Front Binding (LEC on the left, Heritage on the right) – It’s been nearly 10 years since I wrote this post! It was also the very first comparative post I did on the blog, so it seems a little fitting I get to resurrect it to add another layer of comparison to it with the 1934 original! With this particular edition, quite a few changes took place to differentiate it from its earlier cousin. First off, George W. Jones was no longer alive, so he could not provide any of his design or decorative expertise. Second, Arthur Szyk, who literally just had his first production with the Limited Editions Club with The Book of Job issued two volumes before this one, would provide his incredible miniatures to Chaucer’s iconic characters. Third, the book would have a Heritage reprint that scales quite well against its fancier cousin, and fourth, George Macy himself would take on book design duties.
I just found out about a fifth difference! Thanks to the Devotees, I learned that the 1946 Tales removed the “Prioress’ Tale” from its collection of narratives. Devotee BionicJim noticed this:
There is a publisher’s note at the beginning stating simply that it has not been included, which seems to be news to the translator, Frank Ernest Hill, who also wrote the introduction dated March 1946. Here he states that his is the first “complete” translation, which isn’t relevant if The Prioress’s Tale isn’t included, and he even references the tale later in the Introduction while illustrating one of his points.
Django6924 replied with a well-reasoned hypothesis as to why it was cut:
The Prioress’s Tale (and her Prologue) is definitely in the 1934 LEC. I’m not sure about the statement that it is partially lost: although it may not be printed in more recent common editions (for the same reason it is omitted in the 1946 LEC), it is in The Riverside Chaucer (1987) which is the standard critical edition of Chaucer’s works, the 1986 3-volume Folio Society edition of the Canterbury Tales, as well as the 1992 Everyman’s Library edition.
Yes, as you point out, I’m sure Macy left it out due to sensibilities arising from the aftermath of the Holocaust. I will quote from Larry Benson’s introduction to The Prioress’s Tale in The Riverside Chaucer:
The Prioress’s Tale is a “miracle of the Virgin,” a very popular genre of devotional literature, and the story that she tells was widespread in medieval Europe…yet this tender tale is also a tale of violence; the Prioress seems to dwell on the sickening details of the child’s murder and the savage punishment meted out to his murderers…Even more difficult for the modern reader is the anti-Semitism the tale. In Chaucer’s time there were almost no Jews in England; they had been banished a hundred years before. The tale is set therefore in far-off Asia, and its Jews are the stock boogiemen of the fairy-tale-like miracles of the Virgin. The tale’s anti-Semitism is thus somewhat different from modern varieties. It nevertheless inevitably discomfits twentieth-century readers….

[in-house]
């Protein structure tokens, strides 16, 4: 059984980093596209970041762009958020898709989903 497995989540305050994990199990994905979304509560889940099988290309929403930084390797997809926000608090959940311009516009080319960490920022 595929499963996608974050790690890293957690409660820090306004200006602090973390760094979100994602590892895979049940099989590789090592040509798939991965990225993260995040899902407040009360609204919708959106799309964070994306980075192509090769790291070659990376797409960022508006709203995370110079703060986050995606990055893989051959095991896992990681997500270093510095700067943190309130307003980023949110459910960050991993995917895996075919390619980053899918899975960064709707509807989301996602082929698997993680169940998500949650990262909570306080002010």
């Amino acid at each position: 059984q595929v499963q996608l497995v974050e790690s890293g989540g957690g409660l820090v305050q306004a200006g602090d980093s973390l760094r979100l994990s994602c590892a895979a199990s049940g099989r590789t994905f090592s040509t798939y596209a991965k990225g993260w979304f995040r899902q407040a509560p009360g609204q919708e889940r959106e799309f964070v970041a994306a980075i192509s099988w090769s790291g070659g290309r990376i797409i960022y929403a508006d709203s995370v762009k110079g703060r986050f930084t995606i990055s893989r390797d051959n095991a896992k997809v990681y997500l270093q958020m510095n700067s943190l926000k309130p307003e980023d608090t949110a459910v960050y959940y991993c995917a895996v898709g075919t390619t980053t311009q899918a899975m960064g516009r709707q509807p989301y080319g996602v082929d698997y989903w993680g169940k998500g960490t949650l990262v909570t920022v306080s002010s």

Seeing as Szyk himself was Jewish, it’s possible Macy didn’t wish to offend his artist, especially in the wake of the Holocaust.
Here’s the announcement letter from Macy for this edition:
I will provide a proper bibliography for Szyk early next year in my update to the Book of Ruth post. For funsies, let’s look at the Quarto comments on this release:
Title Page – The LEC edition went with a nice blue ink for its title page, while the Heritage ran with standard black. Otherwise, they’re about the same. Not too surprising, as this was common practice to drop color from Heritage rereleases. Frank Ernest Hill’s translation from the 1934 edition is reused here, but has further revisions, so it might be the definitive.
Introduction – The LEC continues to spice up its pages with color – blue and red are used throughout the text, while the Heritage reprint stays with black only. The LEC also has the added bonus of “feeling” the text with your hands (and by that, I mean that the ink rises above the page slightly, and you can notice the difference brushing the page with your hand), which is just incredible.
Signature Page – This was a copy from my old university’s library, and is #1122 of 1500. Szyk has a very nice signature, I must say.
Title Illustration – Flip the title page and you’ll see this decadent piece that Szyk did of the entire cast of the Canterbury Tales. The LEC original (top) is much more vibrant with its colors and detail, which isn’t much of a surprise. It’s a bit hard to tell in these shots, but the LEC artwork has a nice border around it that’s a light tannish color, and the text on the right or left of the portrait shares that attribute, as you’ll see below.
The Wife of Bath
Personal Notes – Nine years on and I’m still on the hunt for this one. Szyk’s titles for the LEC tend to be coveted items, so they usually run a pretty penny. Someday! Luckily, I was able to check out both the Heritage and LEC from UC Merced’s library back then for this post.
Updated 11/24/2020 by JF